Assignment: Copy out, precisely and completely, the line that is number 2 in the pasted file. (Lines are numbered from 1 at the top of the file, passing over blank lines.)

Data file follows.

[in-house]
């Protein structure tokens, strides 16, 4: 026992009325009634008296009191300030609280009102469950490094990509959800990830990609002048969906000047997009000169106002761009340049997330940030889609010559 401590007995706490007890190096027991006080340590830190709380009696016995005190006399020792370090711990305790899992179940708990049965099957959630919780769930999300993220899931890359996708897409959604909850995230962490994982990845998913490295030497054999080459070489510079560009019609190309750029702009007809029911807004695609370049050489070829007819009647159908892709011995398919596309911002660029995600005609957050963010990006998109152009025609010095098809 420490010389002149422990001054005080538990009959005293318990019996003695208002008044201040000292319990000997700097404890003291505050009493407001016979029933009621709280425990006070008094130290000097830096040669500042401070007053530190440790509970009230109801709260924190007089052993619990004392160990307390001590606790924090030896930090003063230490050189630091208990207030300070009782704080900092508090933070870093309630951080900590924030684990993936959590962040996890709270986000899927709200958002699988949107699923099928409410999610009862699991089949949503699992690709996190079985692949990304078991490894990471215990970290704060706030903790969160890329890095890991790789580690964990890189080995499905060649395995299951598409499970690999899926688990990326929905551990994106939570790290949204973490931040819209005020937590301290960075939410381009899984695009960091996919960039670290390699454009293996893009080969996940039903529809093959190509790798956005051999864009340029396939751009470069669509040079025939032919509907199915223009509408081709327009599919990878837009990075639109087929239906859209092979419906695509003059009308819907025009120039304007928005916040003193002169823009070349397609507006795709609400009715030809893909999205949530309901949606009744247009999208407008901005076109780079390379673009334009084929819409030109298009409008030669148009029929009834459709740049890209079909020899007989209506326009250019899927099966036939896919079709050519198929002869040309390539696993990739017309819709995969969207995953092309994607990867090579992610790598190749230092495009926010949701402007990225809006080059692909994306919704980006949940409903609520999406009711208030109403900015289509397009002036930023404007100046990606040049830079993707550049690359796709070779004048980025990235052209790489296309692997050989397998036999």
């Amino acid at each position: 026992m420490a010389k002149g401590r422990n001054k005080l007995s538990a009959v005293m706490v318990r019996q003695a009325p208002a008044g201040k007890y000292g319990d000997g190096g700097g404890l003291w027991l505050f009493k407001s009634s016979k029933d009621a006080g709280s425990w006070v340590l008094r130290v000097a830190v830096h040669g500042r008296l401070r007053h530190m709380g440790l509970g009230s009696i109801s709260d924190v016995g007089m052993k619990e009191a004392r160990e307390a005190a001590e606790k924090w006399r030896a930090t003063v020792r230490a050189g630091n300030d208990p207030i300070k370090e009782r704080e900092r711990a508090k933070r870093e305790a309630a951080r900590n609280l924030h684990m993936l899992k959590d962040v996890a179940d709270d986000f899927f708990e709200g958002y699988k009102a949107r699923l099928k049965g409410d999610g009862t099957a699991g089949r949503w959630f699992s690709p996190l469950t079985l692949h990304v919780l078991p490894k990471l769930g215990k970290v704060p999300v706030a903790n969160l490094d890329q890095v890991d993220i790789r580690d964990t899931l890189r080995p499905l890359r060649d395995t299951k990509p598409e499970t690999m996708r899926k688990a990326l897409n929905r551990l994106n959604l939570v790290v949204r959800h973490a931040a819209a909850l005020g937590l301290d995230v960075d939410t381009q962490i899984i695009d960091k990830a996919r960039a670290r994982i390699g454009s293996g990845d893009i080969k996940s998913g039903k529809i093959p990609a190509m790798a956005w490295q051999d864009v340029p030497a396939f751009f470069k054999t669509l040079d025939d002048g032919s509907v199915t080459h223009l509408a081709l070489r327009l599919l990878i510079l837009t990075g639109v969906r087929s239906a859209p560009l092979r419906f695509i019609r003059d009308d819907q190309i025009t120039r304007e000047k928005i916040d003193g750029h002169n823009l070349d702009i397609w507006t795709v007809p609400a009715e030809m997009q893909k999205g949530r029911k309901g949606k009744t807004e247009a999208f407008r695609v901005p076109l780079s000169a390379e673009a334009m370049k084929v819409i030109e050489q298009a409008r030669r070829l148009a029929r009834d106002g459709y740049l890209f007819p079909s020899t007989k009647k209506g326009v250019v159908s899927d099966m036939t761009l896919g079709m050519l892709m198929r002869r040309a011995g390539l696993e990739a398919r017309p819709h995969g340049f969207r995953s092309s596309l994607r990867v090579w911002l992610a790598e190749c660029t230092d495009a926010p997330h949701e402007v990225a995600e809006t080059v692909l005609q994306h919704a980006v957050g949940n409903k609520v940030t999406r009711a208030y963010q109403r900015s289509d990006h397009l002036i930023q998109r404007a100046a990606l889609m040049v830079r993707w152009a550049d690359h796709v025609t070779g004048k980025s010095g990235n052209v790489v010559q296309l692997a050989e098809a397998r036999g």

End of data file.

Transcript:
């Protein structure tokens, strides 16, 4: 026992009325009634008296009191300030609280009102469950490094990509959800990830990609002048969906000047997009000169106002761009340049997330940030889609010559 401590007995706490007890190096027991006080340590830190709380009696016995005190006399020792370090711990305790899992179940708990049965099957959630919780769930999300993220899931890359996708897409959604909850995230962490994982990845998913490295030497054999080459070489510079560009019609190309750029702009007809029911807004695609370049050489070829007819009647159908892709011995398919596309911002660029995600005609957050963010990006998109152009025609010095098809 420490010389002149422990001054005080538990009959005293318990019996003695208002008044201040000292319990000997700097404890003291505050009493407001016979029933009621709280425990006070008094130290000097830096040669500042401070007053530190440790509970009230109801709260924190007089052993619990004392160990307390001590606790924090030896930090003063230490050189630091208990207030300070009782704080900092508090933070870093309630951080900590924030684990993936959590962040996890709270986000899927709200958002699988949107699923099928409410999610009862699991089949949503699992690709996190079985692949990304078991490894990471215990970290704060706030903790969160890329890095890991790789580690964990890189080995499905060649395995299951598409499970690999899926688990990326929905551990994106939570790290949204973490931040819209005020937590301290960075939410381009899984695009960091996919960039670290390699454009293996893009080969996940039903529809093959190509790798956005051999864009340029396939751009470069669509040079025939032919509907199915223009509408081709327009599919990878837009990075639109087929239906859209092979419906695509003059009308819907025009120039304007928005916040003193002169823009070349397609507006795709609400009715030809893909999205949530309901949606009744247009999208407008901005076109780079390379673009334009084929819409030109298009409008030669148009029929009834459709740049890209079909020899007989209506326009250019899927099966036939896919079709050519198929002869040309390539696993990739017309819709995969969207995953092309994607990867090579992610790598190749230092495009926010949701402007990225809006080059692909994306919704980006949940409903609520999406009711208030109403900015289509397009002036930023404007100046990606040049830079993707550049690359796709070779004048980025990235052209790489296309692997050989397998036999």